I am a life-long learner. I like to consider myself as teachable. Sometimes I am.
Have you ever had an experience that wasn’t to your liking, and then made up a story about it? Since we are meaning-making beings, it is a normal thing to do. However, if the story makes you a victim, it is spiritual malpractice on yourself to rehash such a story.
Several months ago, a friend showed me her Apple Watch and explained how it tracked her steps and kept her motivated to be active every day. Immediately, I knew I wanted a watch like that.
I did my homework. I went to the Apple Store and researched online. The watches seemed pretty expensive and at this time of year, I want to have some cash left in my budget for gift-buying. So I said to myself, “Not now.”
Then on Black Friday, a friend sent me a link to a T-Mobile promotion, in which T-Mobile was giving away an Apple Watch Series 4, the kind I was lusting over! That was almost unbelievable, but I convinced myself that I should check it out.
The T-Mobile promotional rules included:
- need to transfer two lines
- only available online
- need to have good credit
- cannot already be a T-Mobile subscriber
I have been a Verizon customer for years. I appreciate them very much, but I was tempted to leave them to gain a new Apple Watch. (Okay, so my value of loyalty may be mid-range and not the highest.) I started the application several times but would get confused and frustrated by some of the questions so I decided to make a quick trip to the nearest T-Mobile Store. The saleswomen were very accommodating and answered the questions I was asking but explained to me that the promotion could only be done online! So back home I went and started again. Again, I got to a place of confusion so I called the number on the promotional site.
I was helped by a very agreeable and helpful salesman, who assured me that he could help me complete the deal over the phone. After taking all my pertinent information (credit card numbers, date of birth, name of first child, etc.), he returned to tell me that I would need to pay a down payment of $240!!
That did not sound like a free phone to me!
So I asked him why it could not be done and he said that there was an issue with my credit, that I had a “D” credit rating! I was shocked. I didn’t know that the credit bureau had an alphabetical credit reporting system. I thought someone must be monkeying around with my credit.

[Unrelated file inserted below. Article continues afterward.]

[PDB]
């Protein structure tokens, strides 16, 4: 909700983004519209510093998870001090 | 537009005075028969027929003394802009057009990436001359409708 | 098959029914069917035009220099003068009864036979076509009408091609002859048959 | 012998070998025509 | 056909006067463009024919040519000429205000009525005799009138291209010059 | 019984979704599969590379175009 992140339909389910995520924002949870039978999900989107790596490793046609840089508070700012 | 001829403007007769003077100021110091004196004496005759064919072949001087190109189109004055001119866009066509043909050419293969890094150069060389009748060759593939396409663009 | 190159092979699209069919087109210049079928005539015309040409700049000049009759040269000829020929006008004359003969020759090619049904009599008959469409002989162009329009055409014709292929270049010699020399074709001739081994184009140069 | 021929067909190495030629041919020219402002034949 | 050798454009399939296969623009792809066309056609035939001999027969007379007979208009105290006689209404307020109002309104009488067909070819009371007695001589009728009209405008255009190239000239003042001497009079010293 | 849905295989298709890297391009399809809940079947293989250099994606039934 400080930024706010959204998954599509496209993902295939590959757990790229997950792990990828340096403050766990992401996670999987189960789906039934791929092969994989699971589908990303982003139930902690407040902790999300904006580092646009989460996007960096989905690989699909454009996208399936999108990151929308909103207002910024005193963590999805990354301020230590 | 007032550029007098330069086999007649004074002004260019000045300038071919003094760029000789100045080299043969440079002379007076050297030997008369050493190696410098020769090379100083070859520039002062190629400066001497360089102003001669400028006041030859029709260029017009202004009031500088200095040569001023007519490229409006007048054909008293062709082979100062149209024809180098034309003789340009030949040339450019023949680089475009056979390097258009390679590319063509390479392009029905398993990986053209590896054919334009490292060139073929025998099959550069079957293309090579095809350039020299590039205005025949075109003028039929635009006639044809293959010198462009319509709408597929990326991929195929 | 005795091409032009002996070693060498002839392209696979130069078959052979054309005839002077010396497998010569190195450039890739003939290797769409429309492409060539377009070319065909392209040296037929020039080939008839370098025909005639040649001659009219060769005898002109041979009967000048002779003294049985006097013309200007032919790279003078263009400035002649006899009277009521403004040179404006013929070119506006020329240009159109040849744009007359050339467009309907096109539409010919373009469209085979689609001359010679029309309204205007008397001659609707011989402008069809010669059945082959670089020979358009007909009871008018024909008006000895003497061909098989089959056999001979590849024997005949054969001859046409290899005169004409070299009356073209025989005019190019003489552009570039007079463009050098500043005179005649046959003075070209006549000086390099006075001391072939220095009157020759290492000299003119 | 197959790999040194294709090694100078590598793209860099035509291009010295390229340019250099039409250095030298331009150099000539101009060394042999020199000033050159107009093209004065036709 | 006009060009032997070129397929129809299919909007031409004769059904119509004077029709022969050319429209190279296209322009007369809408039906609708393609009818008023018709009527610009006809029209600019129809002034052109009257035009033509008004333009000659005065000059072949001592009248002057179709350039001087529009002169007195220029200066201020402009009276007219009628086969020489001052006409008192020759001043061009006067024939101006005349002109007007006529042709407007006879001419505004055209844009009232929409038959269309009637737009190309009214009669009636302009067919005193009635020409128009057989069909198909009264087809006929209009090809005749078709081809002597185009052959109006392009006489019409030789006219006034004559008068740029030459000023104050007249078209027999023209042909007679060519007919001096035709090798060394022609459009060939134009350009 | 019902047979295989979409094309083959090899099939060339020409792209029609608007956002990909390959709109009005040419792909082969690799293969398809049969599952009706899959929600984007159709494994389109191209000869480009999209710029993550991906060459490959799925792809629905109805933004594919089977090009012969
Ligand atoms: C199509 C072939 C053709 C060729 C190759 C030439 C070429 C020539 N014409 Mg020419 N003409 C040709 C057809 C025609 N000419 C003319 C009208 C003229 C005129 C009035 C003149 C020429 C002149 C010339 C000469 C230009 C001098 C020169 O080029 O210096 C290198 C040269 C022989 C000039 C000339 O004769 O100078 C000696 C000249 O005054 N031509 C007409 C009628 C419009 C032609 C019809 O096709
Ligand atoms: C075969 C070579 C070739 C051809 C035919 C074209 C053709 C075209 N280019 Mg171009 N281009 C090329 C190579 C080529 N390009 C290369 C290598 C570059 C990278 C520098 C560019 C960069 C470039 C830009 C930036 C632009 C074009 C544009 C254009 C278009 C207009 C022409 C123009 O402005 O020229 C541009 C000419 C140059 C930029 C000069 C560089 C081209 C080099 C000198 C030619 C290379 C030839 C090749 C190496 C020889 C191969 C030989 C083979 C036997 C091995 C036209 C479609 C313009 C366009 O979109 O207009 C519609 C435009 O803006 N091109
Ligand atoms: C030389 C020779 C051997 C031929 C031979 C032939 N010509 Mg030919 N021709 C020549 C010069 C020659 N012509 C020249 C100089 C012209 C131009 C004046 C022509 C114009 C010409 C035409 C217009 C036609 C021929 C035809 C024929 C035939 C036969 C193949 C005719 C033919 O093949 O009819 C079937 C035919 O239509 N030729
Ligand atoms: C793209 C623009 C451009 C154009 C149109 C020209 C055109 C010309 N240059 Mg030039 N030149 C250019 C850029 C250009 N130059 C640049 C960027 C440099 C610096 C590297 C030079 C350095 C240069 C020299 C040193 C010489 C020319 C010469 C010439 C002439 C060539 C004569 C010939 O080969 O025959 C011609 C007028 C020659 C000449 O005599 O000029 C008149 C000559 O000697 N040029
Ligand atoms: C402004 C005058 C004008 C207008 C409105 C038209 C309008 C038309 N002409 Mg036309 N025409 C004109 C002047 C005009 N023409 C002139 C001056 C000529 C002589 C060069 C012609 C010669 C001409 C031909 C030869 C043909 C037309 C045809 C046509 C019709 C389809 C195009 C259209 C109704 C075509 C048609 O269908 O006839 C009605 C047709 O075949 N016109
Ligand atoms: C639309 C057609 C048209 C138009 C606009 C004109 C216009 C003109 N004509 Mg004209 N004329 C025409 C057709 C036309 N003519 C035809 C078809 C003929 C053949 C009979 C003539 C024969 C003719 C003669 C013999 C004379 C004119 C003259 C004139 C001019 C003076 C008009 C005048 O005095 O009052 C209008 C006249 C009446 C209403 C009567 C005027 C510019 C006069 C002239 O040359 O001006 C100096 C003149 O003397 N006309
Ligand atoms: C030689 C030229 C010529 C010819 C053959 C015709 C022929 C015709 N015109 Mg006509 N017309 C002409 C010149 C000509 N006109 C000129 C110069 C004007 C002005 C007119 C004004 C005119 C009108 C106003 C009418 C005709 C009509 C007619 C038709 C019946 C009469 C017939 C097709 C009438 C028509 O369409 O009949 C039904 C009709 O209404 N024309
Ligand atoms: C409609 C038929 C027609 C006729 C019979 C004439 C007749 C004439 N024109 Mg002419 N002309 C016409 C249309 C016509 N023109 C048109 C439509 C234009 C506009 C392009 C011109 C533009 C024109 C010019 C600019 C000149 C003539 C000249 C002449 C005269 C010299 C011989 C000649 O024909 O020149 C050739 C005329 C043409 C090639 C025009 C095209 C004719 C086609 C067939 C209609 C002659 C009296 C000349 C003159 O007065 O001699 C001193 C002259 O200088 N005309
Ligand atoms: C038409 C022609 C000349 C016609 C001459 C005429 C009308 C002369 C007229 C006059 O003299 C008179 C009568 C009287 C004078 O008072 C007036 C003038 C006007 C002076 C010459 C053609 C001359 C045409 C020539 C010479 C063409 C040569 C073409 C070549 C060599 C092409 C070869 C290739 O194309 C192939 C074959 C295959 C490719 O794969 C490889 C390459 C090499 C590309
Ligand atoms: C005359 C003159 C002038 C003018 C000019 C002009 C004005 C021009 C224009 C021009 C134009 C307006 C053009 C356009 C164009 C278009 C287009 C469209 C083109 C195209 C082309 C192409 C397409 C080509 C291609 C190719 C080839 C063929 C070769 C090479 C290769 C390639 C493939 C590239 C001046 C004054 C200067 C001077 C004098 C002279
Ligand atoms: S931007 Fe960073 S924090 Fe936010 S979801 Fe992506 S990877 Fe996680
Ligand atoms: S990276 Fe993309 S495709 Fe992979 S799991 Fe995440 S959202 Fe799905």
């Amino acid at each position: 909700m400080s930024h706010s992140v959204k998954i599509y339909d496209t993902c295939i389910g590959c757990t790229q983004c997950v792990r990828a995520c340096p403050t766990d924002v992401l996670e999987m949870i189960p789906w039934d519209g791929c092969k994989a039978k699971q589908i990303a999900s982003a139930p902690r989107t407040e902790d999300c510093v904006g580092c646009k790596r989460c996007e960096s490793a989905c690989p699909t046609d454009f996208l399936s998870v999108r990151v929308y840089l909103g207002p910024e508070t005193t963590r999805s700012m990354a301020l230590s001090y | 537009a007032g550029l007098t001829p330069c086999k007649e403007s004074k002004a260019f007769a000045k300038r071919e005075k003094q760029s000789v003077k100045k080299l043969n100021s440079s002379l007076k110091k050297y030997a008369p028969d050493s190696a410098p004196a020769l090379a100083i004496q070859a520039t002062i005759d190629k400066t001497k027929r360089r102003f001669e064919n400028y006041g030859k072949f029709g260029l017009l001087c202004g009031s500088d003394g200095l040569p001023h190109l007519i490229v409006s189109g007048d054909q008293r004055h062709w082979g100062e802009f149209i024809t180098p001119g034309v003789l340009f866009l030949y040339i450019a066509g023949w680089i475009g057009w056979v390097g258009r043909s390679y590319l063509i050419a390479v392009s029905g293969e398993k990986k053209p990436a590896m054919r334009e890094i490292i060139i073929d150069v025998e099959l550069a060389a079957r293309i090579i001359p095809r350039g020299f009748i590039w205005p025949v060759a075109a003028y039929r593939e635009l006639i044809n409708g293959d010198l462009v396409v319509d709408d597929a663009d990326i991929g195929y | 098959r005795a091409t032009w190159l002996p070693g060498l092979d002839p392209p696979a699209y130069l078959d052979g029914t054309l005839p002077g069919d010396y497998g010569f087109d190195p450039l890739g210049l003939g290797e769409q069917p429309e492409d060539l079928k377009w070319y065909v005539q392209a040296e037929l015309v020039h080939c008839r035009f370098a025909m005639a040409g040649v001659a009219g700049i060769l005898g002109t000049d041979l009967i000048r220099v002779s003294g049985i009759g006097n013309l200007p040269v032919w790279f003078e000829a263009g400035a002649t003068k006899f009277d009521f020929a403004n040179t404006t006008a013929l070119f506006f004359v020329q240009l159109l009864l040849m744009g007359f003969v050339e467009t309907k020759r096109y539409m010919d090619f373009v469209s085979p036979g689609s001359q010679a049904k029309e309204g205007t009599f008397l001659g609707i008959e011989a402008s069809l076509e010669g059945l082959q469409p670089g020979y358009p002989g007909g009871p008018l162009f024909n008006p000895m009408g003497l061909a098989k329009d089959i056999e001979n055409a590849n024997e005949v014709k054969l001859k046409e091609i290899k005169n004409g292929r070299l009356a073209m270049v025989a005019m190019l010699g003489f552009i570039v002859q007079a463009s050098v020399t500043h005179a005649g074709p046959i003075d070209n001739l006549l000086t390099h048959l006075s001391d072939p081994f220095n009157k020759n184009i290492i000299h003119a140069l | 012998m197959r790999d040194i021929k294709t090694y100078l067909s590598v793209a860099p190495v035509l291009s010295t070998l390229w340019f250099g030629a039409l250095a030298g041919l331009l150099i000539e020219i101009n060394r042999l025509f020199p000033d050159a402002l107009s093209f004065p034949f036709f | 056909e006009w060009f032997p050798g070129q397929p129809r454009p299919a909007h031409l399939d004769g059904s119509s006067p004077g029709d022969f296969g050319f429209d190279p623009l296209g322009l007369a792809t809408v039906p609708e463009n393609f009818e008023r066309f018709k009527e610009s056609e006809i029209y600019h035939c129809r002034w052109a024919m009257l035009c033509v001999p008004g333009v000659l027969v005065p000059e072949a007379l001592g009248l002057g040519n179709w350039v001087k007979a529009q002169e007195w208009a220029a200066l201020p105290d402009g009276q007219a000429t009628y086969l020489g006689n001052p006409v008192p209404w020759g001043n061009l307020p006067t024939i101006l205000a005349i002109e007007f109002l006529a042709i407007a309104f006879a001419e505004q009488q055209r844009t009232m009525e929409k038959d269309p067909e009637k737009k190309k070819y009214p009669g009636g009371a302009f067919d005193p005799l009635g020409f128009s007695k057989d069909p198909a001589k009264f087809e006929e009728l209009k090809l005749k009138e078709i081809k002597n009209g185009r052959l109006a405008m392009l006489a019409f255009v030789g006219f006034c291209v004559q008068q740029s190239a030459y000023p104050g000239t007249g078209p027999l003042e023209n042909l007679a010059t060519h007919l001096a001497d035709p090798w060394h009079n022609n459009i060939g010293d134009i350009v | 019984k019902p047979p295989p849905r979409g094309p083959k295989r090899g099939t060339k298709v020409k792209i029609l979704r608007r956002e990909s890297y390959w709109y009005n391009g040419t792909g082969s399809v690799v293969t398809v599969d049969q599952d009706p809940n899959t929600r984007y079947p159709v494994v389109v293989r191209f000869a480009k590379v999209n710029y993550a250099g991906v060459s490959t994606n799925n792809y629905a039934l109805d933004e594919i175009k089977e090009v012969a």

So I got an online credit report. The three reporting agencies had rated me Excellent, Good and Good.
I was really curious about what a D meant to T-Mobile. It occurred to me that I satisfied their requirements and that they were playing a bait and switch game. Now I was angry!
My prayer partner and I prayed about it.
Playing the victim, fuels righteous anger. I knew I was not being treated fairly. Wednesday afternoon about 5:00 pm, I called T-Mobile and explained the situation and asked to know what a “D” rating meant. Six different men, from six different departments, put me on hold. Either person number three or person number four told me that “D” was used internally to identify a person whose history with T-Mobile was too short. Now I was irate! The last person who put me on hold told me that his supervisor would call me back in two to three hours. I did not receive such a call that night.
Meanwhile, I was composing a letter to the Better Business Bureau, protesting this treatment. It really did appear to be a bait and switch scam. I sent the letter.
Then somewhere in my mind, I remembered that we are one and that while we hold anything against anyone, our prayers cannot be heard.
As soon as I said I forgave T-Mobile some healthy-minded ideas started coming to mind:
- I had NOT kept the rule of doing the process totally online
- Maybe the first fellow I talked to did not have the ability to authorize this transaction for free
- Maybe he was doing the best he could
- He said he had had a difficult day
- I am committed to compassion; not self-righteousness!
So eventually, on Sunday morning during my talk on “Our Need for Forgiveness,” I spoke my forgiveness of him and of T-Mobile.
On Monday afternoon I was contacted by a T-Mobile person who apologized for the confusion and was prepared to honor the original promotion.
My new Apple watch should arrive by next Monday. I am blessed because I changed my mind.